Final Fantasy XIII-2 Review
Let’s try this again, Kupo.
Few games in recent memory have disappointed quite like Final Fantasy XIII. It was by no means terrible, on the contrary, it was both gorgeous and engaging. The problems lay in the fact that Square Enix seemed to move away from the aspects that made each numbered Final Fantasy a magical experience. The game sported a linearity completely foreign to the series and failed to put together a memorable or even a fully intelligible storyline, prompting people to pose the question: What has happened to the once infallible Square? Final Fantasy purists will point to the merger with Enix as the beginning of the ‘end’ while others may suggest that Square Enix’s attempts to appeal more to western markets has clouded their judgment. Bottom line was that the fans were not happy and something had to be done to appease them…fast. With FFXIV in disarray, Versus XIII moving ahead at Tonberry pace, Square Enix’s best bet was to revisit FFXIII itself. Cue Final Fantasy XIII-2.
Of course, this is not the first time a numbered Final Fantasy has gotten a direct sequel. In 2003, Final Fantasy X-2 was released on the PS2 and was somewhat well received, but those were the days when almost everything Square touched turned to gold. Those days are gone now and Square Enix is undoubtedly desperate to jump-start their mojo once again with Final Fantasy XIII-2. So how does the game fare?
The story starts 3 years after the end of the first game, Lightning, Fang and Vanille are gone but Serah is convinced that her sister Lightning is still alive somewhere. This is confirmed to us in the opening cutscene that shows an armored Lightning engaged in battle in the mythical Valhalla. It is there that she encounters Noel, a boy from another time, whom she sends to fetch her sister, Serah. The two protagonists must travel through time portals, searching for Valhalla and changing the future to save mankind, messing up the space-time continuum in the process.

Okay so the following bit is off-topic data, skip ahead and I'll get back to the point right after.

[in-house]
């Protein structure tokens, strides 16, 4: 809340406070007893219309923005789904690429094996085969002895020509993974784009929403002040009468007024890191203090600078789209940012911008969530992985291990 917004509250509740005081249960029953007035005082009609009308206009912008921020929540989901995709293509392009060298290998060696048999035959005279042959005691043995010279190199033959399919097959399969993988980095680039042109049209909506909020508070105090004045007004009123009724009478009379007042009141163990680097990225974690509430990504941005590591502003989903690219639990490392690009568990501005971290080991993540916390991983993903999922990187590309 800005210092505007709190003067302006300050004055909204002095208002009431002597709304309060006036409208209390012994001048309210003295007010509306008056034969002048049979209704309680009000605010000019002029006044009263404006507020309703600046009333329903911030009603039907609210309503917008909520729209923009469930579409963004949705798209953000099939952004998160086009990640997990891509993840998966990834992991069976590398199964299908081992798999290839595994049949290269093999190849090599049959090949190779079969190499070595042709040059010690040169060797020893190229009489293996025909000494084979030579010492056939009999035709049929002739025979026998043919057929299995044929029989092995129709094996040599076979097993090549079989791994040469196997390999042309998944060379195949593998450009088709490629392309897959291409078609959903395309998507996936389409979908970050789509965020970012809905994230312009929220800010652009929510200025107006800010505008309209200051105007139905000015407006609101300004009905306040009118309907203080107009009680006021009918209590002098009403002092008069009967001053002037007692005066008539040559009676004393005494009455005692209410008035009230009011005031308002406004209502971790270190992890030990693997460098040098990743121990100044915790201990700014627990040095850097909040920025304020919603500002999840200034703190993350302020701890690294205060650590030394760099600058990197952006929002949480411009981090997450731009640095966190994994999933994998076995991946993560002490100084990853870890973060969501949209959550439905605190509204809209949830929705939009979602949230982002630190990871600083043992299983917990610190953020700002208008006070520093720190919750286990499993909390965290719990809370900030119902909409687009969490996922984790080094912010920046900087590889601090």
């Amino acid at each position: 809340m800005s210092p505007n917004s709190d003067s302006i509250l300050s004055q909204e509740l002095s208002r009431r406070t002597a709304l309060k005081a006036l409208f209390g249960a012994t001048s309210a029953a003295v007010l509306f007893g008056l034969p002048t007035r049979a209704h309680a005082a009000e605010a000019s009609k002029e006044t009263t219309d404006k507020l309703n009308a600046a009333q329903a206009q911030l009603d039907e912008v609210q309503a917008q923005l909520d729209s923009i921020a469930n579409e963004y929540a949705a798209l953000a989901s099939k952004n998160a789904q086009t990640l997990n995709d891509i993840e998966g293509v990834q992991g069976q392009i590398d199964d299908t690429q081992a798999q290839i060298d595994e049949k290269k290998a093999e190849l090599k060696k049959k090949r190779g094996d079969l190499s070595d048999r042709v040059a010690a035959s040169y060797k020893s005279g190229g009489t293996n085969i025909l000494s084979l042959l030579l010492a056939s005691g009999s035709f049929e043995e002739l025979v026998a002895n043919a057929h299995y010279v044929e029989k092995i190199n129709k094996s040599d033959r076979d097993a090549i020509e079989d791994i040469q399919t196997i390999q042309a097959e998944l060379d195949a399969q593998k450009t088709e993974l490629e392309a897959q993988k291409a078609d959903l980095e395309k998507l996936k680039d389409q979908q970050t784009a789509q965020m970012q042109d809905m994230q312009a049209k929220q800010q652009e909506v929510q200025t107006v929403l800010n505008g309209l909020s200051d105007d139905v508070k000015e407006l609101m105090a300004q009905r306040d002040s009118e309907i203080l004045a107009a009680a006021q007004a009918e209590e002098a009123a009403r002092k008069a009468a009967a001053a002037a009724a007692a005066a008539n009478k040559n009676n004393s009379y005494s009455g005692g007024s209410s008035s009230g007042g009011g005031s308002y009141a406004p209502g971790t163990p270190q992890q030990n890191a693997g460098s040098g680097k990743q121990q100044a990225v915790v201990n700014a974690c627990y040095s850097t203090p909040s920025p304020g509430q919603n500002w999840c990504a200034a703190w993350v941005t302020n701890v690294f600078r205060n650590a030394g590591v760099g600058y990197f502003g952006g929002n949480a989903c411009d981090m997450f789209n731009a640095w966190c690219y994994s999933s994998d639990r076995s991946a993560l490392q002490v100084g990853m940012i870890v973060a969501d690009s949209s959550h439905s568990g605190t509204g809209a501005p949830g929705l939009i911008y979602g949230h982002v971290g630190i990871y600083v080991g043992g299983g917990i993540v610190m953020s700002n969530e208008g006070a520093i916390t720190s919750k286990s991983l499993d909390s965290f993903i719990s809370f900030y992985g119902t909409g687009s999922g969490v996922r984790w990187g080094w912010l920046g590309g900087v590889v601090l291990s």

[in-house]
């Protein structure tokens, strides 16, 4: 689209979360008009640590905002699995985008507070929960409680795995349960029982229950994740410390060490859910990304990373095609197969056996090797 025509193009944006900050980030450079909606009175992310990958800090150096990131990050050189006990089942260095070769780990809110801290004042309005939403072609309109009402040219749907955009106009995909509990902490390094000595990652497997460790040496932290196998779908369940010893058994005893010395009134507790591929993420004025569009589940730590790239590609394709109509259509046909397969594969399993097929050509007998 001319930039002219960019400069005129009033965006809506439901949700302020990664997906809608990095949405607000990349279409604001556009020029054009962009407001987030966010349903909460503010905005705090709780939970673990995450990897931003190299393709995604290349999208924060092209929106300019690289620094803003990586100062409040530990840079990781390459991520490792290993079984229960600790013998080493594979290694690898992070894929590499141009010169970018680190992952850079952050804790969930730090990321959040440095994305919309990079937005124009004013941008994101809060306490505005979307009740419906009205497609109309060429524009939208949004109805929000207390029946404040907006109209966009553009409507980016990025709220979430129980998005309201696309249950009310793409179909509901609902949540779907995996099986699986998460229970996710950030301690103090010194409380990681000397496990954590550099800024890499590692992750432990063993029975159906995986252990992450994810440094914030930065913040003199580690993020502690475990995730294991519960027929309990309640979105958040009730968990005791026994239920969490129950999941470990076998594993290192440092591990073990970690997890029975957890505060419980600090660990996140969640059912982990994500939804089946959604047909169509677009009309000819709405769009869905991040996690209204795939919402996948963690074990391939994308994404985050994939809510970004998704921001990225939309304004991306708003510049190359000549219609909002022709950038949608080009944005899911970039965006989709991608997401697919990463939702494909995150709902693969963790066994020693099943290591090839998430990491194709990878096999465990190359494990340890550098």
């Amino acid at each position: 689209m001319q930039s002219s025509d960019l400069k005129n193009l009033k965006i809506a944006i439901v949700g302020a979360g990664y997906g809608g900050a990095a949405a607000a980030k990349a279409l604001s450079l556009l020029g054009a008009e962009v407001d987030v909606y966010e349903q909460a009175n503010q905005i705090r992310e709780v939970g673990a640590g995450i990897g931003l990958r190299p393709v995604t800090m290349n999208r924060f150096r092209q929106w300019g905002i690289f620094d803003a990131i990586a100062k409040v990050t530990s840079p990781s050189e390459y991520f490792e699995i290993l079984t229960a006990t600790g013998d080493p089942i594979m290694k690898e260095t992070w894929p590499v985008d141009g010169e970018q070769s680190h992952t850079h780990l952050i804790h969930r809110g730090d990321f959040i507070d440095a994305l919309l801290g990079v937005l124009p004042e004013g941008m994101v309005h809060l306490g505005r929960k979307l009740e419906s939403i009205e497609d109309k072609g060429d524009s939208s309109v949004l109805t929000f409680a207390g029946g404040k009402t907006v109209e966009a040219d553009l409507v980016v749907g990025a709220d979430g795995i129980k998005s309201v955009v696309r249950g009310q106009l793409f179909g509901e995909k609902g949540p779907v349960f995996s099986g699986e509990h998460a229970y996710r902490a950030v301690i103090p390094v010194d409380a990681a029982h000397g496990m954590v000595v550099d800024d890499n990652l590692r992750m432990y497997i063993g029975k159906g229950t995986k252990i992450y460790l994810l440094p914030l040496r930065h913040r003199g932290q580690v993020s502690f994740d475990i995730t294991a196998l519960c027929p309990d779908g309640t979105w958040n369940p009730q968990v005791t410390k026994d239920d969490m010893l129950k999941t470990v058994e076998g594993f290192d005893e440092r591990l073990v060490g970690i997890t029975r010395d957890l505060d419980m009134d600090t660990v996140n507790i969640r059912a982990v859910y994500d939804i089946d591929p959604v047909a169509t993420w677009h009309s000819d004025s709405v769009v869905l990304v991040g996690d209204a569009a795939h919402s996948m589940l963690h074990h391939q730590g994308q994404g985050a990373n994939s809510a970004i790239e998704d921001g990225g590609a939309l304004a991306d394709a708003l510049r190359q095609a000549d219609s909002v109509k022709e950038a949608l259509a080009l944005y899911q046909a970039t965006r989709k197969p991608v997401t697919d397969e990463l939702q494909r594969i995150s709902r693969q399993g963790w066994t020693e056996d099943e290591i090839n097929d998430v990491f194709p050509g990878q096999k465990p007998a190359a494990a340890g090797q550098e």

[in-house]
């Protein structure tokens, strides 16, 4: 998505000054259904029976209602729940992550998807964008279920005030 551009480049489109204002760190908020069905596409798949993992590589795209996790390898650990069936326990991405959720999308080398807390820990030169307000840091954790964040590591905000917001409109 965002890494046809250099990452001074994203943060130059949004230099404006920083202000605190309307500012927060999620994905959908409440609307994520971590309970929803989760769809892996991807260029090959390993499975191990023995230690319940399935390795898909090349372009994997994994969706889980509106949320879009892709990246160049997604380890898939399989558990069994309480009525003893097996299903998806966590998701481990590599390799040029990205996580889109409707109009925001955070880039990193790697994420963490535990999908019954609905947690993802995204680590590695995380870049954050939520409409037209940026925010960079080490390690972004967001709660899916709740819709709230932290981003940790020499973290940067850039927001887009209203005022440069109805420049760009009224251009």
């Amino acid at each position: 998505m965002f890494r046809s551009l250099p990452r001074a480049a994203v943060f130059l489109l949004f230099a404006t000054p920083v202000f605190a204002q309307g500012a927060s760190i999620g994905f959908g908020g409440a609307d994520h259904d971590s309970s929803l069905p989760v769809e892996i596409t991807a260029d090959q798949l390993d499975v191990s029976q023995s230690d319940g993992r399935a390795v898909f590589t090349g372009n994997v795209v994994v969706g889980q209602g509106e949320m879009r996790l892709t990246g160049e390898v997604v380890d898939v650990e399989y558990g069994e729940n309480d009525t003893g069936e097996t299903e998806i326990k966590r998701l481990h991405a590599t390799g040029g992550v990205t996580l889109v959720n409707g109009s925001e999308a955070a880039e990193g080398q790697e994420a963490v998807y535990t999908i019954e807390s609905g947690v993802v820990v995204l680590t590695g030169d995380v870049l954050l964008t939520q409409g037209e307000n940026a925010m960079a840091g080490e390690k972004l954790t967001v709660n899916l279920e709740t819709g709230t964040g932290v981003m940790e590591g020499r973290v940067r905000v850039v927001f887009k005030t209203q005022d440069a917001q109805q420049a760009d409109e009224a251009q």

While the storyline in itself had the potential to be Square Enix’s most intriguing story in years, the storytelling is plagued with trite dialogue, badly paced cutscenes, annoying characters and bad decisions at almost every turn. So, in a manner of speaking, Square Enix has failed in its first order of business – to roll back the years and put out an epic story, capable of capturing the imagination. Judging from their heavy-handed TV-esque “previously on Final Fantasy XIII-2”, the folks at Square Enix probably believed that people could not follow the story and needed constant reminding of the events that transpired, when the reality is that it was just to abstract and completely underwhelming.
While the attempts to improve the story did not quite deliver, FF XIII-2 does get a lot of things right. Despite some questionable design decisions, the gameplay has been significantly improved on almost all fronts. Fans frequently complained the XIII was way too linear an experience, now players can jump from area to area (era to era) at will via the Historia Crux (FFXIII-2’s world map). There are various fragments to collect in each area, so while the main quest needs only around 25 hours to complete, interested parties can spend double or even triple that time collecting the game’s 140 fragments.